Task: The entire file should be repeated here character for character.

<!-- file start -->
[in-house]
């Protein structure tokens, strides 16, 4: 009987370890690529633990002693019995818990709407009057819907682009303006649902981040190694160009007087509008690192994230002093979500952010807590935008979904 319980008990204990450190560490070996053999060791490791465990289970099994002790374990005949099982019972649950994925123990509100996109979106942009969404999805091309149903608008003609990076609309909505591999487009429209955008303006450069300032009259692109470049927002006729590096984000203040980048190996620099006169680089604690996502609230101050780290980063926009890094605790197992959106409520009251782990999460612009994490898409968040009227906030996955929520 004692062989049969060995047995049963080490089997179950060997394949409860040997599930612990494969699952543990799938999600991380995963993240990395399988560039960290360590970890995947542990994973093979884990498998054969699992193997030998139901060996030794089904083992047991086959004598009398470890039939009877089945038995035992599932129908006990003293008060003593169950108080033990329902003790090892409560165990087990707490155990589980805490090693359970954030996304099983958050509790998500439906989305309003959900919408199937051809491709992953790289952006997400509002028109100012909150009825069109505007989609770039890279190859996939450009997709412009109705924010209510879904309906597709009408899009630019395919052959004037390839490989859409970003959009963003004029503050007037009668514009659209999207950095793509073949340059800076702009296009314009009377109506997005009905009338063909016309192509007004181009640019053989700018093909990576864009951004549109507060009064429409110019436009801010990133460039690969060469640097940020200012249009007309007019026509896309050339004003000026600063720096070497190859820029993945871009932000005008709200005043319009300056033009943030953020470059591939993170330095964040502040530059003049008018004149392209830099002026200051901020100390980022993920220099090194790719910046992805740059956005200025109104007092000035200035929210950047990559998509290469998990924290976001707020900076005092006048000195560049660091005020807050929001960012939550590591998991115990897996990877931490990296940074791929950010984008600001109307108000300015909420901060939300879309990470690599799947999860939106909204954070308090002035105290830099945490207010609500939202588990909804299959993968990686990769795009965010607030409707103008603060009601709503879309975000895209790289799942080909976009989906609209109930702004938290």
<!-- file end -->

[in-house]
């Protein structure tokens, strides 16, 4: 009987370890690529633990002693019995818990709407009057819907682009303006649902981040190694160009007087509008690192994230002093979500952010807590935008979904 319980008990204990450190560490070996053999060791490791465990289970099994002790374990005949099982019972649950994925123990509100996109979106942009969404999805091309149903608008003609990076609309909505591999487009429209955008303006450069300032009259692109470049927002006729590096984000203040980048190996620099006169680089604690996502609230101050780290980063926009890094605790197992959106409520009251782990999460612009994490898409968040009227906030996955929520 004692062989049969060995047995049963080490089997179950060997394949409860040997599930612990494969699952543990799938999600991380995963993240990395399988560039960290360590970890995947542990994973093979884990498998054969699992193997030998139901060996030794089904083992047991086959004598009398470890039939009877089945038995035992599932129908006990003293008060003593169950108080033990329902003790090892409560165990087990707490155990589980805490090693359970954030996304099983958050509790998500439906989305309003959900919408199937051809491709992953790289952006997400509002028109100012909150009825069109505007989609770039890279190859996939450009997709412009109705924010209510879904309906597709009408899009630019395919052959004037390839490989859409970003959009963003004029503050007037009668514009659209999207950095793509073949340059800076702009296009314009009377109506997005009905009338063909016309192509007004181009640019053989700018093909990576864009951004549109507060009064429409110019436009801010990133460039690969060469640097940020200012249009007309007019026509896309050339004003000026600063720096070497190859820029993945871009932000005008709200005043319009300056033009943030953020470059591939993170330095964040502040530059003049008018004149392209830099002026200051901020100390980022993920220099090194790719910046992805740059956005200025109104007092000035200035929210950047990559998509290469998990924290976001707020900076005092006048000195560049660091005020807050929001960012939550590591998991115990897996990877931490990296940074791929950010984008600001109307108000300015909420901060939300879309990470690599799947999860939106909204954070308090002035105290830099945490207010609500939202588990909804299959993968990686990769795009965010607030409707103008603060009601709503879309975000895209790289799942080909976009989906609209109930702004938290």